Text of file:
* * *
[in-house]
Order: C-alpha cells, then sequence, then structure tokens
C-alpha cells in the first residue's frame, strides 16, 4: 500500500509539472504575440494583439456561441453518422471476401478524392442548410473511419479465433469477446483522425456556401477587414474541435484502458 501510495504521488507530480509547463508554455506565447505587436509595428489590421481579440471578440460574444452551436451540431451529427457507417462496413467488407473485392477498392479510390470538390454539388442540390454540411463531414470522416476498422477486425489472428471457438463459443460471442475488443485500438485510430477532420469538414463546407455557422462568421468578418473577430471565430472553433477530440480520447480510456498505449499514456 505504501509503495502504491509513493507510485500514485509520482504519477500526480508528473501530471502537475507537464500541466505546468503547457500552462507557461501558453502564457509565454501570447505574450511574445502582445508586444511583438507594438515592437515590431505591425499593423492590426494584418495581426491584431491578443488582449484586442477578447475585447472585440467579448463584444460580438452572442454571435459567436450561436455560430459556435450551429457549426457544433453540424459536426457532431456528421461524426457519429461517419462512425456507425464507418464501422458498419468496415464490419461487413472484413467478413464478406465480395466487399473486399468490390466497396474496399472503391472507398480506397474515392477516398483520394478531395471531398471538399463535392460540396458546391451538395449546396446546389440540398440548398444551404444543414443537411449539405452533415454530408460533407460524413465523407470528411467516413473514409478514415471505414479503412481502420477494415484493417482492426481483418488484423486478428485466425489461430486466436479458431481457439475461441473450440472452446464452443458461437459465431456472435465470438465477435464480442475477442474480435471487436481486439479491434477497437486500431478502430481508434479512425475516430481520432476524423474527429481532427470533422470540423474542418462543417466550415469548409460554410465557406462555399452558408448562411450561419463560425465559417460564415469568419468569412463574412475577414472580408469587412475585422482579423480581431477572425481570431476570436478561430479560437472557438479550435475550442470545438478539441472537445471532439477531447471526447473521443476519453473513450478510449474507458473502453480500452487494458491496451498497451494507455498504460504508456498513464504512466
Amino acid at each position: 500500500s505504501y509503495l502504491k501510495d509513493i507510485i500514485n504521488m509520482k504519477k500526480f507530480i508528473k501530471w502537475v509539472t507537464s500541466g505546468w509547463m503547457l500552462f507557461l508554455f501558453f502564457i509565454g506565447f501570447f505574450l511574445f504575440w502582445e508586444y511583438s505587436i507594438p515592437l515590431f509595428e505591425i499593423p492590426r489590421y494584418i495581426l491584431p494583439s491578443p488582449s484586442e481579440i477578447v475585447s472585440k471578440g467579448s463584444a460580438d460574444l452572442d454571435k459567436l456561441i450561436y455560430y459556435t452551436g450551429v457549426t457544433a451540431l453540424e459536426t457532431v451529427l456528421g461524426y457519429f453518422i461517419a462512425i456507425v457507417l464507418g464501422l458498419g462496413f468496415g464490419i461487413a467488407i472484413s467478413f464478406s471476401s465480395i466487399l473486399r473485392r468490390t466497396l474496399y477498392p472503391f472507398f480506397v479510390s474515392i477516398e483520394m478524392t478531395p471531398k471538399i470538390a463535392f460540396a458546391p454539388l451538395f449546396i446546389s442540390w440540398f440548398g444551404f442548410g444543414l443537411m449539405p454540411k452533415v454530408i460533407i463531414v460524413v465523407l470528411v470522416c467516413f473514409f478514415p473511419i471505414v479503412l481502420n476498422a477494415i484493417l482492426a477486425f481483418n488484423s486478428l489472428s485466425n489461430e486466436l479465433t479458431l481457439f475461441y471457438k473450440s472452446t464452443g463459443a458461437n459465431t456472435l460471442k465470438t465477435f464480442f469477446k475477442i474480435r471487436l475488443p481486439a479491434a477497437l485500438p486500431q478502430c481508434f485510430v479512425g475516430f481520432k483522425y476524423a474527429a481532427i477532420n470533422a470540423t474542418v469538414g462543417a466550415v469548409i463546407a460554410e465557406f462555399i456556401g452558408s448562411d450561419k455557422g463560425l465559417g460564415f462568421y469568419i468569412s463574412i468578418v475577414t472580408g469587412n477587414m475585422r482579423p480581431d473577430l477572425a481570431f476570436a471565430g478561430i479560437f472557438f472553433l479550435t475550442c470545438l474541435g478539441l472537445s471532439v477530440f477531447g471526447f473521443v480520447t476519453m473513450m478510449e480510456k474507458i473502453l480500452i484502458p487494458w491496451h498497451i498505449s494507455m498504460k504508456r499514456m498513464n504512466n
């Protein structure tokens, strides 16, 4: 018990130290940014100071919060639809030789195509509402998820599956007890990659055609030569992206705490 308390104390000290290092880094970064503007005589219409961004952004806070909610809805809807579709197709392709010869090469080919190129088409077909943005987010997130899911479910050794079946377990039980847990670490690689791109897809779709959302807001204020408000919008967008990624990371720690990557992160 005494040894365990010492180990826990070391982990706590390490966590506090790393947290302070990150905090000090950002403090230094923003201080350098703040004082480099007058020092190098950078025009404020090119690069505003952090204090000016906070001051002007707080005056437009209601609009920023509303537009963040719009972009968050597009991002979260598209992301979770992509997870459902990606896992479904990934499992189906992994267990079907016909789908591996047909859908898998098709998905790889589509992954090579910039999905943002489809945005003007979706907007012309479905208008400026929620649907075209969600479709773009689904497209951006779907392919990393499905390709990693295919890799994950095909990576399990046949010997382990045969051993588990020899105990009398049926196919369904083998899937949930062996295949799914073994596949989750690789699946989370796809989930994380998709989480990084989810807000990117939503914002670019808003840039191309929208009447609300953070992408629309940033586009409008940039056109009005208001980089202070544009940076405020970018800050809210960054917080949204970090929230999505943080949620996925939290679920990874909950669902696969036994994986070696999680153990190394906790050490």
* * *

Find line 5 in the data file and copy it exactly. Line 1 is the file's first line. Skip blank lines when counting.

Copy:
């Protein structure tokens, strides 16, 4: 018990130290940014100071919060639809030789195509509402998820599956007890990659055609030569992206705490 308390104390000290290092880094970064503007005589219409961004952004806070909610809805809807579709197709392709010869090469080919190129088409077909943005987010997130899911479910050794079946377990039980847990670490690689791109897809779709959302807001204020408000919008967008990624990371720690990557992160 005494040894365990010492180990826990070391982990706590390490966590506090790393947290302070990150905090000090950002403090230094923003201080350098703040004082480099007058020092190098950078025009404020090119690069505003952090204090000016906070001051002007707080005056437009209601609009920023509303537009963040719009972009968050597009991002979260598209992301979770992509997870459902990606896992479904990934499992189906992994267990079907016909789908591996047909859908898998098709998905790889589509992954090579910039999905943002489809945005003007979706907007012309479905208008400026929620649907075209969600479709773009689904497209951006779907392919990393499905390709990693295919890799994950095909990576399990046949010997382990045969051993588990020899105990009398049926196919369904083998899937949930062996295949799914073994596949989750690789699946989370796809989930994380998709989480990084989810807000990117939503914002670019808003840039191309929208009447609300953070992408629309940033586009409008940039056109009005208001980089202070544009940076405020970018800050809210960054917080949204970090929230999505943080949620996925939290679920990874909950669902696969036994994986070696999680153990190394906790050490």